Image by monty.metzger via Flickr
Earlier this week, I participated in a truly special event, the Lydian Roundtable. Lydian is a gathering of the best and brightest in the electronic payment industry and is hosted by my friends at Market Platform Dynamics, David Evans and Karen Webster. Every year, they bring together 50 to 100 key executives in the industry to discuss what is next in payments.
Lydian should not be mistaken for a conference. Rather, it is a discussion about what matters in the industry – today and in the future – lead not by a conference organizer, but rather by the attendees. Everyone in attendance had participative responsibilities; speaking on a panel, giving a presentation on an issue, etc. For my part, Karen and David asked me to moderate a panel on Innovators in Payment. Doing the panel and in general interacting with the high-caliber of attendees was a real treat for me. And the best thing about the day is that I was one of only two VCs in attendance. Sorry VC’s but I’d much rather spend the day hanging out with industry folks.
As I absorbed the day, a couple of observations stuck out.
Mobile: When not if
There was near-perfect unanimity about mobile’s role in electronic payment; it will be big. But an equal level of unanimity that it was not clear when mobile would play a meaningful role. Personally, I attribute this to the incredible number of players that are required to collaborate in order to launch a true mobile payment platform and to tie it into the systems that matter at the point of sale. There is also that issue about five different players in the value chain each wanting 30% of the economics. The math just doesnt’ work. With there being no representatives from mobile carriers in the room, there was lots of dancing around the fact that the payments industry wants mobile to be another dumb pipe. No one would say it explicitly, but the intent was clear enough.
The Future: A payments operating system
Most of the innovation in payments is happening at the application layer of the value chain. Payments are increasingly being integrated into the workflow applications (software and web-based) that small businesses, retailers and people use to collect and move money. Innovation at the app layer helps everyone in the industry, even the infrastructure/network players, because it provides a new growth opportunity. Unfortunately, the industry is ill-equiped to serve the needs of nimble, fast-moving applications developers, given its legacy technology infrastructure base. The existing infrastructure is good at one thing; working efficiently at scale. What is required is a new paradigm where the network players continue to benefit from scale economies, but open up their services infrastructure to app developers who can create new value and transactions at the edge of the network. I like to think of this as a payments operating system. David Evans drew an analogy to what both Facebook and the iPhone have done for applications developers. While those analogies are imperfect, they are reflective of the application innovation and growth payment can experience if it exposes its services core to innovation. I just happen to be an investor in IP Commerce which is executing this exact opportunity. I was excited to hear the industry is aligned on the need.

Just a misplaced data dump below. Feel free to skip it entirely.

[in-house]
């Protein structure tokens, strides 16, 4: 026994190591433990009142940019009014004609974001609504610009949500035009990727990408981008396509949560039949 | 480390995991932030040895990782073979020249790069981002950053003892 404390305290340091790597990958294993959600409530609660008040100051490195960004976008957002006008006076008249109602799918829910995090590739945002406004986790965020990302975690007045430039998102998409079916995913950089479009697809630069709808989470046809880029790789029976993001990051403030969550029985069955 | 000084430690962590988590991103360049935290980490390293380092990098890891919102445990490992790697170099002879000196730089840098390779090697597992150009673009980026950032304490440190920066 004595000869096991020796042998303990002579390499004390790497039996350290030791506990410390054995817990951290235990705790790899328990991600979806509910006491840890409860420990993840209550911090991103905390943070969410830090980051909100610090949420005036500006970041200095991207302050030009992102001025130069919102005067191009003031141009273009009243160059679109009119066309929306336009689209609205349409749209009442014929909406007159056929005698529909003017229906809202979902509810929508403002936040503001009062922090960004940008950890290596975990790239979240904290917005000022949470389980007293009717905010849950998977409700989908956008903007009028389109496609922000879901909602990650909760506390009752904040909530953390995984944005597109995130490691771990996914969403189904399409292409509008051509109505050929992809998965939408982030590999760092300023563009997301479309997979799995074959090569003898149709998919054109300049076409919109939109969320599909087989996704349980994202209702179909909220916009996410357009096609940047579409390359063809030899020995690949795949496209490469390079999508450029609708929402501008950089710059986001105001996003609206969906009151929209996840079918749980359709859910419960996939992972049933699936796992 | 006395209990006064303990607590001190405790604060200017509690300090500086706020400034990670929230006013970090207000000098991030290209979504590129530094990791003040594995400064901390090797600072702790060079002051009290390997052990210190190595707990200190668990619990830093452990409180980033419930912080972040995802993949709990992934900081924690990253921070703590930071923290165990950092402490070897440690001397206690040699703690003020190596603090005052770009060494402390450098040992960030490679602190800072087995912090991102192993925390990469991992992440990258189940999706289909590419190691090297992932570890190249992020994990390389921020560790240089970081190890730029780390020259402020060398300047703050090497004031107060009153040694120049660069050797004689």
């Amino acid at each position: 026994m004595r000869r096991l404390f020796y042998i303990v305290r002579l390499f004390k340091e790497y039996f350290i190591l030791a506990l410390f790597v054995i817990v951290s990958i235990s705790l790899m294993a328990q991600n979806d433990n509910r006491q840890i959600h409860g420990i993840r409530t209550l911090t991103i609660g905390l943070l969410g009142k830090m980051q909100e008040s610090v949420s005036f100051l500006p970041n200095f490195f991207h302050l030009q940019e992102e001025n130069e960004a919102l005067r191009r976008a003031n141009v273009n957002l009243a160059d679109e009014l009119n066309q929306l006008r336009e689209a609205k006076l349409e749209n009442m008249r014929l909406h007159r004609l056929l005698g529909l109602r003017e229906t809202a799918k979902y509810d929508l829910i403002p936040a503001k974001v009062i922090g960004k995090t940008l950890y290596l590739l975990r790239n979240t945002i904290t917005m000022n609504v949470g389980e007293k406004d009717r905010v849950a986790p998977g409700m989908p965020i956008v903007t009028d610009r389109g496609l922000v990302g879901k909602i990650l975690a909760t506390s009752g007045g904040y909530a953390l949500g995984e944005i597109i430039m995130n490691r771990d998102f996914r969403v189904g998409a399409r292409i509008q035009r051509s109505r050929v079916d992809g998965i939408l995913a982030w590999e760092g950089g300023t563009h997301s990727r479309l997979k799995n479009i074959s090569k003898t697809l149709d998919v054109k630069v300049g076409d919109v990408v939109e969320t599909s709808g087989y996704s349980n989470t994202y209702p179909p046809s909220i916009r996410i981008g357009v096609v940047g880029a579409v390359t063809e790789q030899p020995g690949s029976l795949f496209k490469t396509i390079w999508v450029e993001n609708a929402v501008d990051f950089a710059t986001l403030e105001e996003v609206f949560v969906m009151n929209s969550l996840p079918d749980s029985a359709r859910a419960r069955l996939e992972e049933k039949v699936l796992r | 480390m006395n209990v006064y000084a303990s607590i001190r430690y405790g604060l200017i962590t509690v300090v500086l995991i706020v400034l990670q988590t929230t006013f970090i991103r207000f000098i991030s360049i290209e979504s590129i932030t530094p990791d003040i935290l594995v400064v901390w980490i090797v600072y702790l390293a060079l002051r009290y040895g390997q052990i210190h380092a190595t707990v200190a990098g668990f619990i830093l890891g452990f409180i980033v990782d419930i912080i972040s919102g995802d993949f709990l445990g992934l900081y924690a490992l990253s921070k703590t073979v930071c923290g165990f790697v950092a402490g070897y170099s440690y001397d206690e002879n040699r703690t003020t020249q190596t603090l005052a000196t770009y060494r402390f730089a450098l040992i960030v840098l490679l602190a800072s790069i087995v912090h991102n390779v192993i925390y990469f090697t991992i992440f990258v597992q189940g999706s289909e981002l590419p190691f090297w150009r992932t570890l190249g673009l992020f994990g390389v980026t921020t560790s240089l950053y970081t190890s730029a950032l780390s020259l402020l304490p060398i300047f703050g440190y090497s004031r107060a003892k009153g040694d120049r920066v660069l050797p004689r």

Social Payments: What is in store
Everyone is talking about social media and its intersection with payments. The incredible early volume of micro-payment within social networking platforms like Facebook and in social-related applications like gaming is truly impressive. But relegating the intersection of payment and social media to these digital goods category would leave incredible opportunities untapped. Although Facebook was not present, everyone is wondering how their payment strategy will evolve, having hired 50+ hardcore payments people in recent months. Stay tuned.
A hearty thanks to David and Karen for organizing the Lydian Roundtable. I was honored by the opportunity to participate.
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(Cross-posted @ Non-Linear VC)